“People don’t really pay attention to the vasculature, but it plays a major role in every organ system,” he said. “My research in Dr. Aune’s lab looks at how drug exposure early in life ultimately alters the course of aging.”
Iskra explained that not many people are looking at this type of research because we have an 80 to 90 percent cure rate of some childhood cancers.
“If you talk to the average person, they would say that pediatric cancer has been solved. Even if we were to cure cancer, would it be humane to stop looking at how to improve the cure and the side effects?” he asked. “This research is important because we see an early aging phenotype and we need to stop and address that.”
“Chemotherapy is extremely stressful to the body,” he explained, “there’s no way you could look at this and say everything is going to be alright afterward.” Doxorubicin, an essential and powerful drug in the clinical armamentarium against cancer, has long lasting and deleterious side effects.
While much success in the treatment of childhood cancer is owed to doxorubicin, patients receiving this medication can develop heart problems.
“While it is well known that patients may develop a cardiomyopathy during treatment with doxorubicin, there is an underappreciation that many patients will experience cardiovascular side effects later on in life.”
Iskra seeks to determine mechanisms by which doxorubicin can do this, so that we can treat and prevent cardiac complications as a result of chemotherapy exposure.
The M.D./Ph.D. allowed him to pursue this path. This degree program is significant because it provides a “sandwich model” where you attend two years of medical school then four years of graduate school and then another two years of medical school.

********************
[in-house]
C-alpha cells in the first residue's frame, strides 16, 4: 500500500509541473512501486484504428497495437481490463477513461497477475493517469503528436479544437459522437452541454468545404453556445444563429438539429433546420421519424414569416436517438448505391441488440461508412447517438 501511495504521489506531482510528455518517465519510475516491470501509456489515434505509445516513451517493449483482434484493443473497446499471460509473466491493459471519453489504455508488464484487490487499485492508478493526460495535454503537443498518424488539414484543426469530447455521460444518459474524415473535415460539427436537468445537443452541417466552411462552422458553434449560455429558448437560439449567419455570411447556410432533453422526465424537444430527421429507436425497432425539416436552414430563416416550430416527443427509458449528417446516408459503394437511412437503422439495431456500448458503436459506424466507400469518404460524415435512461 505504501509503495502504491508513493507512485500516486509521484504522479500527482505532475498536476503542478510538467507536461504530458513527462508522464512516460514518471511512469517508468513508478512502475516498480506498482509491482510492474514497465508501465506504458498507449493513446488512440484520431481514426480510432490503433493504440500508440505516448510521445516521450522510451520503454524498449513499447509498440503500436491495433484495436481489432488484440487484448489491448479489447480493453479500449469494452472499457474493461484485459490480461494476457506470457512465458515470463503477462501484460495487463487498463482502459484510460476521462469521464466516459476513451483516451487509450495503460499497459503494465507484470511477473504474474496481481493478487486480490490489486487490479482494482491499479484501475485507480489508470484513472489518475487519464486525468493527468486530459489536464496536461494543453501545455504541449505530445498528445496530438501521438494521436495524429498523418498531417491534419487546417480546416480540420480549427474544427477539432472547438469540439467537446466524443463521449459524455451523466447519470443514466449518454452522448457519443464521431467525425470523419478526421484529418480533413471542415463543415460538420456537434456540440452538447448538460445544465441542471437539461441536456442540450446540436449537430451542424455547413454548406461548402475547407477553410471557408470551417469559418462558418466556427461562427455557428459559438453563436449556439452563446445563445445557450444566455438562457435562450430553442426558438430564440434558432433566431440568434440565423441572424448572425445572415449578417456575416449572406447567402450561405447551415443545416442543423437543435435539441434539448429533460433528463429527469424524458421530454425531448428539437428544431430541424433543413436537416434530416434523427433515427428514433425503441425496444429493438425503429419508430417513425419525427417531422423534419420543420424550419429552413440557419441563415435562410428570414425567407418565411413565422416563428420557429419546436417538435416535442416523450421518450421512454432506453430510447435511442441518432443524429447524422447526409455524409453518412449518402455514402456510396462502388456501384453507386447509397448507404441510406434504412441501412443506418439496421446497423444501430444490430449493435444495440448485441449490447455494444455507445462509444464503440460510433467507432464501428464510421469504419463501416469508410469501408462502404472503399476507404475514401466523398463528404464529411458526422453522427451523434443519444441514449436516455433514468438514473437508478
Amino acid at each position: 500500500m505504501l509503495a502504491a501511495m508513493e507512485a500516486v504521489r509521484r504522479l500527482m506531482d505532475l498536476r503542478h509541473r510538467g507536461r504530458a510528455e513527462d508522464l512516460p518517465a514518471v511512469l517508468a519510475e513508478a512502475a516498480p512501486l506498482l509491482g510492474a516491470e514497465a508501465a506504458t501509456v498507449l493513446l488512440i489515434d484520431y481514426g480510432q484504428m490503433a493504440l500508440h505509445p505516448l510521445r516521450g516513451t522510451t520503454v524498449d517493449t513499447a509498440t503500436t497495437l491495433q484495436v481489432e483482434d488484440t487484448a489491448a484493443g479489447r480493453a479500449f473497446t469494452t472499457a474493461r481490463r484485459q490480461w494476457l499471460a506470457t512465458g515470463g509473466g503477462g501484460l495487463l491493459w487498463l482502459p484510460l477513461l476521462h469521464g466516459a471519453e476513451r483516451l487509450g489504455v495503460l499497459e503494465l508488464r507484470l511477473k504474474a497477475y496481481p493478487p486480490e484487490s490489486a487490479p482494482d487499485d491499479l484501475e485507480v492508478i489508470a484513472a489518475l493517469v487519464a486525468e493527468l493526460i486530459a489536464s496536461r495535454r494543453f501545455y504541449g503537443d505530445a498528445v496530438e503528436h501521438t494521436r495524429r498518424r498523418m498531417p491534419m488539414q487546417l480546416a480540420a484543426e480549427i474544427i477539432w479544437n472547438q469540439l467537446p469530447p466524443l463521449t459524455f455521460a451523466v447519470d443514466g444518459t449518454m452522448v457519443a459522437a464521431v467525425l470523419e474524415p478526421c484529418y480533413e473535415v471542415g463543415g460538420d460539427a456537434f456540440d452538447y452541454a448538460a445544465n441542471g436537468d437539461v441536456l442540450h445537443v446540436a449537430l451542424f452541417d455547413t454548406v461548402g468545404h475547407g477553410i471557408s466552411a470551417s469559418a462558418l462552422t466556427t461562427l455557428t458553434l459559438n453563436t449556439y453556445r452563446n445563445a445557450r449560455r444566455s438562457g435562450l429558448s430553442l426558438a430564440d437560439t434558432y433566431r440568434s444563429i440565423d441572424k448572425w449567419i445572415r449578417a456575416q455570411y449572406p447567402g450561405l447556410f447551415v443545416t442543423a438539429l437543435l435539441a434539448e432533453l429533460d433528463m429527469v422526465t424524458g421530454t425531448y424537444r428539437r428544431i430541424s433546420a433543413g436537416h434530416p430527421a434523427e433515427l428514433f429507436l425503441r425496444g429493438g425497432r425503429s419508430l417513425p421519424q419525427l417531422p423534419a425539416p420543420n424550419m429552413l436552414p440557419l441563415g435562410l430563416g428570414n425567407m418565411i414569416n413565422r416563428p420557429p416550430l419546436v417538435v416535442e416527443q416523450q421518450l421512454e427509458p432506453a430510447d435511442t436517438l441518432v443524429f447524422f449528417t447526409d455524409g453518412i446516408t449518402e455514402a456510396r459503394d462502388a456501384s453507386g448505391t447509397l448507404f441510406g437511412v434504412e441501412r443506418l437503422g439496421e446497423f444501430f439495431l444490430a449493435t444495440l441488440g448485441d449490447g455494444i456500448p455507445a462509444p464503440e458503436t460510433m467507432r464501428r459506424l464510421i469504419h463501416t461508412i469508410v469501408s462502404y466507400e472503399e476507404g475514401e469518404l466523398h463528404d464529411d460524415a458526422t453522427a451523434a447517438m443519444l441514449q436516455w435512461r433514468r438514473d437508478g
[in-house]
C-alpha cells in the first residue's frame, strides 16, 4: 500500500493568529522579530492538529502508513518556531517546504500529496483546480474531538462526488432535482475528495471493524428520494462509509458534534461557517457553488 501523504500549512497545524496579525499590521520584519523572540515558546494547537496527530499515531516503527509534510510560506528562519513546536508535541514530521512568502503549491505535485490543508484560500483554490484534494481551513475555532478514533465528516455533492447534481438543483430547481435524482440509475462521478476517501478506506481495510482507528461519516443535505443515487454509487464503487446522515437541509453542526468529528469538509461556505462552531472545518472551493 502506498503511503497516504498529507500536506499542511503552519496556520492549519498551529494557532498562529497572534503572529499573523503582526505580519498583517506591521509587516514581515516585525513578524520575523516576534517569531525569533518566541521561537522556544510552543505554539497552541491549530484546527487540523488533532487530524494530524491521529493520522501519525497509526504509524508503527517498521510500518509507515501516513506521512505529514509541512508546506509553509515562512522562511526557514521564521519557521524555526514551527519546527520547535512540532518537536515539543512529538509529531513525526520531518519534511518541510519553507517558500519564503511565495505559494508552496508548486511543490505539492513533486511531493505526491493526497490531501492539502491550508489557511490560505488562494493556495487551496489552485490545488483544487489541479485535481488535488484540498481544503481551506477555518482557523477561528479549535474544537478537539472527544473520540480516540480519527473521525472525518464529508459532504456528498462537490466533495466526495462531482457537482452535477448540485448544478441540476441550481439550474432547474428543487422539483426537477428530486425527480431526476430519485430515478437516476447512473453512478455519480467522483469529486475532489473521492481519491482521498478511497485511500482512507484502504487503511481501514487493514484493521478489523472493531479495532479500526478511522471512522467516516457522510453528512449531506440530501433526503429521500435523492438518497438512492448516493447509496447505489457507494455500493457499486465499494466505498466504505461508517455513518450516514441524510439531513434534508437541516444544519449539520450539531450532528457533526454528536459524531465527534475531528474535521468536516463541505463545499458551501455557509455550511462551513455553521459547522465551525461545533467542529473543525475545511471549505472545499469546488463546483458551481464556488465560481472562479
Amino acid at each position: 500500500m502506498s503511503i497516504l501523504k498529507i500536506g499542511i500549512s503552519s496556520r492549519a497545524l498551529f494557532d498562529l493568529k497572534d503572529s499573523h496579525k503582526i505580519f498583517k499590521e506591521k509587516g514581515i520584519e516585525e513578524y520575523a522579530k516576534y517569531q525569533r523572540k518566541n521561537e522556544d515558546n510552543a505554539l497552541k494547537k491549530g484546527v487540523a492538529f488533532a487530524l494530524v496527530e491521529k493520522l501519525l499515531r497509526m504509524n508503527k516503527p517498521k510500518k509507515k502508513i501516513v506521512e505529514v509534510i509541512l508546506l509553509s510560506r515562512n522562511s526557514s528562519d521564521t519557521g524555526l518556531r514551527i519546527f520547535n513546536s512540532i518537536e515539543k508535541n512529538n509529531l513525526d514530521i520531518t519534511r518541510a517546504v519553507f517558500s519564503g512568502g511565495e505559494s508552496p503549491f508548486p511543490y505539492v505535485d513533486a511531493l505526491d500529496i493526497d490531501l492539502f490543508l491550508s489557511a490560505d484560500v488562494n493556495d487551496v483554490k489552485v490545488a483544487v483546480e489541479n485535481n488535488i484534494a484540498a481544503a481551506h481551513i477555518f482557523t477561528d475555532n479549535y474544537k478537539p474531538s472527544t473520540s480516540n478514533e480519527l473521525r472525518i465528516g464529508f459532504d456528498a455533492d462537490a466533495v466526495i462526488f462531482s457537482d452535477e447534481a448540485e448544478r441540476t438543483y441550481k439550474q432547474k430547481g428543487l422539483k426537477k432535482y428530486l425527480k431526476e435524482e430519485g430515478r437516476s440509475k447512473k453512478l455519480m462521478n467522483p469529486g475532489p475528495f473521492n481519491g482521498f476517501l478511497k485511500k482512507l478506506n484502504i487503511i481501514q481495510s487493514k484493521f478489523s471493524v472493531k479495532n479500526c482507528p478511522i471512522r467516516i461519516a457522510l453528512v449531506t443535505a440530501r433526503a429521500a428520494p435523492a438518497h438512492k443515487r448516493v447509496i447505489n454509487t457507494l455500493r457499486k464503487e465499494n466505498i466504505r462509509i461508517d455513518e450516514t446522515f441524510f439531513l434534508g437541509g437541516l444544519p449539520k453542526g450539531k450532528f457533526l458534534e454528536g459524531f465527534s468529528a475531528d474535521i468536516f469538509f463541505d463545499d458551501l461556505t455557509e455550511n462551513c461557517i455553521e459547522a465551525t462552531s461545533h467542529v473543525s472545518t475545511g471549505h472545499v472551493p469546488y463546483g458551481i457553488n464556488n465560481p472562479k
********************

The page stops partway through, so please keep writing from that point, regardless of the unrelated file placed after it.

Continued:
“With the M.D., you get to see the patients and understand what it’s really like. This motivates you to find out that mechanism and think about things that a basic scientist generally isn’t able to,” he said. “At the same time, getting a Ph.D. gives you a different perspective that I wouldn’t get if I just went through medical school alone. I don’t think I’d have found the niche that I currently enjoy outside of an M.D./Ph.D. program, and I can’t imagine choosing to do anything else. I really love what I do.”
Iskra is also passionate about mentorship. He is currently working with an undergraduate, John Beckman, a student at St. Mary’s University.
“Undergraduate mentorship was a huge part of my life. I wouldn’t be here without it,” he said. “I see it as a responsibility. There are a lot of mistakes everyone makes when they get into research, and I want to make sure he gets everything he needs so
when he’s getting his PhD… he’s prepared.”
He owes much of his success and passion to great, caring mentors who taught him how to do research and be curious.
“My mentors as an undergraduate taught me so much, not only about science, but also how to be a good human being. They were really important role models to me and I’m really grateful for the time they invested in me.”
He hopes that one day, he could, just like them, be an inspirational mentor and help others become deeply passionate about science.
When he’s not in the lab, Iskra enjoys many hobbies, including weightlifting, road biking, listening to metal, cooking, and travel.
He is currently training to go on a bike tour through Europe with Roman.
“I just caught the travel bug, I wanted to do something physically active, and I wanted to do it with my best friend,” he said. “I feel like medical school got me more interested in how people live, the world, and my own health. Exercise really became a big passion of mine, and I want to make it extolling its benefits part of my career. Combining it with travel, where I get to meet new people and see the world is a really awesome idea.” Iskra has visited Japan and is looking forward to seeing many new places in August.
This article is part of the “Meet The Researcher” series which showcases researchers at the Graduate School of Biomedical Sciences at University of Texas Health Science Center San Antonio.